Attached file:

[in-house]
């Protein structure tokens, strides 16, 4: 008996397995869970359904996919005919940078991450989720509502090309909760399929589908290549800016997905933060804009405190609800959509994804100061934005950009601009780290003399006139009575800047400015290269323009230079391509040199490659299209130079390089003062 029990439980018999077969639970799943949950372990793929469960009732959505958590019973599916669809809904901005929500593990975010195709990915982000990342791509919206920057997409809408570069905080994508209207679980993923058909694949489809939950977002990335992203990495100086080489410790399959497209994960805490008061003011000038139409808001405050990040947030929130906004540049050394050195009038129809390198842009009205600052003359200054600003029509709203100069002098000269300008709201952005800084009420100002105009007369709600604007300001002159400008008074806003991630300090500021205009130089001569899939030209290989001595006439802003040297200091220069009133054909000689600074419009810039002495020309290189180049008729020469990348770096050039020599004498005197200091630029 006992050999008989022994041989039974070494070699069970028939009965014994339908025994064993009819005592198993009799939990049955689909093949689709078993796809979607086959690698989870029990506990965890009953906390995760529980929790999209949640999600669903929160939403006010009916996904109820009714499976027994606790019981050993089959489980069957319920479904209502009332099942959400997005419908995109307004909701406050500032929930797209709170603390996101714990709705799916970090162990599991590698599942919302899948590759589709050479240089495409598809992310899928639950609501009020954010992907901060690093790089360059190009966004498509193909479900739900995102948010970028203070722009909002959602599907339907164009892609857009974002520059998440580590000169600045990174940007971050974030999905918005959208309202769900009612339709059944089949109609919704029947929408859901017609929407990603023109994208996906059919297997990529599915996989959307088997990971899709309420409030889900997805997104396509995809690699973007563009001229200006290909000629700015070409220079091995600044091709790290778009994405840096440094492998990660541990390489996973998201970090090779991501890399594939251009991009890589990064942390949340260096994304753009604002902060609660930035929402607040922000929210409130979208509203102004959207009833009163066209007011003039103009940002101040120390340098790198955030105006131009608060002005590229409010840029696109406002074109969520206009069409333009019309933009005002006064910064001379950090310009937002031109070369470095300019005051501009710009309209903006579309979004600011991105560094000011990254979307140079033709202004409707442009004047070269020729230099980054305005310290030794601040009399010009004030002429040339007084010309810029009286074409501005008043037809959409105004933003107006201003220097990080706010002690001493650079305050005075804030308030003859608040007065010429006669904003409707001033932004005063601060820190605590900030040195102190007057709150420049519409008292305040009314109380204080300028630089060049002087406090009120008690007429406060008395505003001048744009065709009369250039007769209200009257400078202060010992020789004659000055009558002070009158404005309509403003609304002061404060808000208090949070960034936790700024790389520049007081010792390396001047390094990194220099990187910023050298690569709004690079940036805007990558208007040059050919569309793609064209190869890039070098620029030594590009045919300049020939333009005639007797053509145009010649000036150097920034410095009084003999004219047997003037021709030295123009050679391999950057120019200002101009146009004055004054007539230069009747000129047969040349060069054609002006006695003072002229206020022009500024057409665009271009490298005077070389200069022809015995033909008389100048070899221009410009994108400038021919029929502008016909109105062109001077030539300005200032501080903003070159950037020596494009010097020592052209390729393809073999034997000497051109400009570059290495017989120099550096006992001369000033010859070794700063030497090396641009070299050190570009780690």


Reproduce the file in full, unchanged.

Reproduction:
[in-house]
């Protein structure tokens, strides 16, 4: 008996397995869970359904996919005919940078991450989720509502090309909760399929589908290549800016997905933060804009405190609800959509994804100061934005950009601009780290003399006139009575800047400015290269323009230079391509040199490659299209130079390089003062 029990439980018999077969639970799943949950372990793929469960009732959505958590019973599916669809809904901005929500593990975010195709990915982000990342791509919206920057997409809408570069905080994508209207679980993923058909694949489809939950977002990335992203990495100086080489410790399959497209994960805490008061003011000038139409808001405050990040947030929130906004540049050394050195009038129809390198842009009205600052003359200054600003029509709203100069002098000269300008709201952005800084009420100002105009007369709600604007300001002159400008008074806003991630300090500021205009130089001569899939030209290989001595006439802003040297200091220069009133054909000689600074419009810039002495020309290189180049008729020469990348770096050039020599004498005197200091630029 006992050999008989022994041989039974070494070699069970028939009965014994339908025994064993009819005592198993009799939990049955689909093949689709078993796809979607086959690698989870029990506990965890009953906390995760529980929790999209949640999600669903929160939403006010009916996904109820009714499976027994606790019981050993089959489980069957319920479904209502009332099942959400997005419908995109307004909701406050500032929930797209709170603390996101714990709705799916970090162990599991590698599942919302899948590759589709050479240089495409598809992310899928639950609501009020954010992907901060690093790089360059190009966004498509193909479900739900995102948010970028203070722009909002959602599907339907164009892609857009974002520059998440580590000169600045990174940007971050974030999905918005959208309202769900009612339709059944089949109609919704029947929408859901017609929407990603023109994208996906059919297997990529599915996989959307088997990971899709309420409030889900997805997104396509995809690699973007563009001229200006290909000629700015070409220079091995600044091709790290778009994405840096440094492998990660541990390489996973998201970090090779991501890399594939251009991009890589990064942390949340260096994304753009604002902060609660930035929402607040922000929210409130979208509203102004959207009833009163066209007011003039103009940002101040120390340098790198955030105006131009608060002005590229409010840029696109406002074109969520206009069409333009019309933009005002006064910064001379950090310009937002031109070369470095300019005051501009710009309209903006579309979004600011991105560094000011990254979307140079033709202004409707442009004047070269020729230099980054305005310290030794601040009399010009004030002429040339007084010309810029009286074409501005008043037809959409105004933003107006201003220097990080706010002690001493650079305050005075804030308030003859608040007065010429006669904003409707001033932004005063601060820190605590900030040195102190007057709150420049519409008292305040009314109380204080300028630089060049002087406090009120008690007429406060008395505003001048744009065709009369250039007769209200009257400078202060010992020789004659000055009558002070009158404005309509403003609304002061404060808000208090949070960034936790700024790389520049007081010792390396001047390094990194220099990187910023050298690569709004690079940036805007990558208007040059050919569309793609064209190869890039070098620029030594590009045919300049020939333009005639007797053509145009010649000036150097920034410095009084003999004219047997003037021709030295123009050679391999950057120019200002101009146009004055004054007539230069009747000129047969040349060069054609002006006695003072002229206020022009500024057409665009271009490298005077070389200069022809015995033909008389100048070899221009410009994108400038021919029929502008016909109105062109001077030539300005200032501080903003070159950037020596494009010097020592052209390729393809073999034997000497051109400009570059290495017989120099550096006992001369000033010859070794700063030497090396641009070299050190570009780690």